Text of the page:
For many gases, k ranges from about 1.09 to about 1.41, and therefore [ ( k + 1 ) / 2 ] k / ( k - 1 ) ranges from 1.7 to about 1.9 ... which means that choked flow usually occurs when the absolute source vessel pressure is at least 1.7 to 1.9 times as high as the absolute downstream pressure.

When the gas velocity is choked, the equation for the mass flow rate in SI metric units is: [1][2][3][6]

=

where the terms are defined in the table below. If the density ρ is not known directly, then it is useful to eliminate it using the Ideal gas law corrected for the real gas compressibility:

=

so that the mass flow rate is primarily dependent on the cross-sectional area A of the hole and the upstream pressure P, and only weakly dependent on the temperature T. The rate does not depend on the downstream pressure at all. All other terms are constants that depend only on the composition of the material in the flow. Although the gas velocity reaches a maximum and becomes choked, the mass flow rate is not choked. The mass flow rate can still be increased if the upstream pressure is increased.

where:

=

mass flow rate, kg/s

C

= discharge coefficient, dimensionless (usually about 0.72)

A

= discharge hole cross-sectional area, m²

k

= c

p/cv of the gas

cp

=

specific heat of the gas at constant pressure

cv

= specific heat of the gas at constant volume

ρ

= real gas density at P and T, kg/m³

P

= absolute upstream stagnation pressure, Pa

M

= the gas

molecular mass, kg/kmole (also known as the molecular weight)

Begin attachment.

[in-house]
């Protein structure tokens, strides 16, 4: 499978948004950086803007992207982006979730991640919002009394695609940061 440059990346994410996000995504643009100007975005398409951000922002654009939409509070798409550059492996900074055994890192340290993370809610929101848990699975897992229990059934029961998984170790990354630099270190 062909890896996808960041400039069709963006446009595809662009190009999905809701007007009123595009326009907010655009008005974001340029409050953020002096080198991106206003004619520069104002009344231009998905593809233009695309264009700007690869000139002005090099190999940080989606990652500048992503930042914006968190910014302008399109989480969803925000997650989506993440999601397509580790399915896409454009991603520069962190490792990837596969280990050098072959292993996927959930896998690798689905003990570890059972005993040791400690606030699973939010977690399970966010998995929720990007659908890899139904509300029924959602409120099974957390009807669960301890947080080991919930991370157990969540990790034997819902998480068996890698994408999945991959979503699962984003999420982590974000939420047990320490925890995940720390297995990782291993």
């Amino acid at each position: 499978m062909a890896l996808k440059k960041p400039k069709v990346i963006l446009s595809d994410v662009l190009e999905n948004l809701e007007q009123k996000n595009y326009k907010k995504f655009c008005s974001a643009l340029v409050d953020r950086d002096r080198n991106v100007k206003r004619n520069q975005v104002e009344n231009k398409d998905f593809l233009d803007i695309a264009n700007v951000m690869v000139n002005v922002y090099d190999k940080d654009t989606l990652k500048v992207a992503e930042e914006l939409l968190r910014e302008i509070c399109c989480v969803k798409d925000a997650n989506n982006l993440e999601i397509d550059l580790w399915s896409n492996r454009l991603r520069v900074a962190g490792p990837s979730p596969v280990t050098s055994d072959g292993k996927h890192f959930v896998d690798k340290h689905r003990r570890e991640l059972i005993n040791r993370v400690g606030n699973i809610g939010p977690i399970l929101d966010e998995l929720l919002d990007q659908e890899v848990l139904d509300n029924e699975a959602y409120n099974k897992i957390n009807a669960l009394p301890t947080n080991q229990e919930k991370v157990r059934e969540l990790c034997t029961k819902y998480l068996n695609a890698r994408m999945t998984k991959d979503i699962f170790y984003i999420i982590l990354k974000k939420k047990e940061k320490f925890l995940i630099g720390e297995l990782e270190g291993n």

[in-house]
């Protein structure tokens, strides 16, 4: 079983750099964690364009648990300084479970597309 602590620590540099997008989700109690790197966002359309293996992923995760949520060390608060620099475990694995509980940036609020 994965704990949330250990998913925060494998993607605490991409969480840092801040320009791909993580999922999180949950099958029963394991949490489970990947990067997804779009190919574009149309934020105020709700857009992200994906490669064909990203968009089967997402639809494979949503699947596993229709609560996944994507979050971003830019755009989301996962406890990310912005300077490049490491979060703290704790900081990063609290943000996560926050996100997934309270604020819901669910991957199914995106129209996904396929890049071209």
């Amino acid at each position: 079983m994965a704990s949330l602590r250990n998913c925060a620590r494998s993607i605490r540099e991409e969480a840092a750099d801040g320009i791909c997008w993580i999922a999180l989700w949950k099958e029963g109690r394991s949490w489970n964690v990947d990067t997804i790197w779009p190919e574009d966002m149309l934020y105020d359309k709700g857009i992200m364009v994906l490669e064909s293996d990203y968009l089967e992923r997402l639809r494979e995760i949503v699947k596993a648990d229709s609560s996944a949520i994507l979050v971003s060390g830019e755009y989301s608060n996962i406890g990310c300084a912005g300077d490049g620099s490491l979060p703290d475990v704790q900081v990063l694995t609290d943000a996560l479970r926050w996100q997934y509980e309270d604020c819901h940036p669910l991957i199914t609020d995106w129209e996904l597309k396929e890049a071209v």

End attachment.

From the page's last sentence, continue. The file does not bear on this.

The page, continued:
R

=

Universal gas law constant = 8314.5 (N·m) / (kmole·K)

T

= absolute gas temperature, K

Z

= the gas compressibility factor at P and T, dimensionless

The above equations calculate the steady state mass flow rate for the stagnation pressure and temperature existing in the upstream pressure source.

If the gas is being released from a closed high-pressure vessel, the above steady state equations may be used to approximate the initial mass flow rate. Subsequently, the mass flow rate will decrease during the discharge as the source vessel empties and the pressure in the vessel decreases. Calculating the flow rate versus time since the initiation of the discharge is much more complicated, but more accurate. Two equivalent methods for performing such calculations are explained and compared online.[7]

The technical literature can be very confusing because many authors fail to explain whether they are using the universal gas law constant R which applies to any ideal gas or whether they are using the gas law constant Rs which only applies to a specific individual gas. The relationship between the two constants is Rs = R / M.

Notes:

  • For a monatomic ideal gas, Z = 1 and ρ is the ideal gas density.
  • kmole = 1000 moles = 1000 gram-moles = kilogram-mole

[edit] Thin-plate orifices

The flow of real gases through thin-plate orifices never becomes fully choked. The mass flow rate through the orifice continues to increase as the downstream pressure is lowered to a perfect vacuum, though the mass flow rate increases slowly as the downstream pressure is reduced below the critical pressure.[8] Cunningham (1951) first drew attention to the fact that choked flow will not occur across a standard, thin, square-edged orifice.[9] [10]

[edit] Minimum pressure ratio required for choked flow to occur